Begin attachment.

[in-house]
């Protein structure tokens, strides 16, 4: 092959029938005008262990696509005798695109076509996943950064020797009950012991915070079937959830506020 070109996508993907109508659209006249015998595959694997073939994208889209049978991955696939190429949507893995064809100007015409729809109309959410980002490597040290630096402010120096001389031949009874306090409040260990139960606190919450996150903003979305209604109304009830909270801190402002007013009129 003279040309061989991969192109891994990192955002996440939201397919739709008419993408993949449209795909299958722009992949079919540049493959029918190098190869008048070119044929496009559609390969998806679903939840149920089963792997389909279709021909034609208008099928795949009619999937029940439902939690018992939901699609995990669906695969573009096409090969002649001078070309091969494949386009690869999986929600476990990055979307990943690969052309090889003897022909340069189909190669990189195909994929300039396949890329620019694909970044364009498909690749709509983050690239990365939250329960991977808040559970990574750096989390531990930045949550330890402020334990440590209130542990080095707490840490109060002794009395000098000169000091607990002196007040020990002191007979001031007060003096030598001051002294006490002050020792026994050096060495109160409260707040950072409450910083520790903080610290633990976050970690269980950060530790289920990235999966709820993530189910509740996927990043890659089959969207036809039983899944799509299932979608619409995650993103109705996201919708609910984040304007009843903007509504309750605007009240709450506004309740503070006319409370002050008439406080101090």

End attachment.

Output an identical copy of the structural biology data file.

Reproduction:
[in-house]
């Protein structure tokens, strides 16, 4: 092959029938005008262990696509005798695109076509996943950064020797009950012991915070079937959830506020 070109996508993907109508659209006249015998595959694997073939994208889209049978991955696939190429949507893995064809100007015409729809109309959410980002490597040290630096402010120096001389031949009874306090409040260990139960606190919450996150903003979305209604109304009830909270801190402002007013009129 003279040309061989991969192109891994990192955002996440939201397919739709008419993408993949449209795909299958722009992949079919540049493959029918190098190869008048070119044929496009559609390969998806679903939840149920089963792997389909279709021909034609208008099928795949009619999937029940439902939690018992939901699609995990669906695969573009096409090969002649001078070309091969494949386009690869999986929600476990990055979307990943690969052309090889003897022909340069189909190669990189195909994929300039396949890329620019694909970044364009498909690749709509983050690239990365939250329960991977808040559970990574750096989390531990930045949550330890402020334990440590209130542990080095707490840490109060002794009395000098000169000091607990002196007040020990002191007979001031007060003096030598001051002294006490002050020792026994050096060495109160409260707040950072409450910083520790903080610290633990976050970690269980950060530790289920990235999966709820993530189910509740996927990043890659089959969207036809039983899944799509299932979608619409995650993103109705996201919708609910984040304007009843903007509504309750605007009240709450506004309740503070006319409370002050008439406080101090």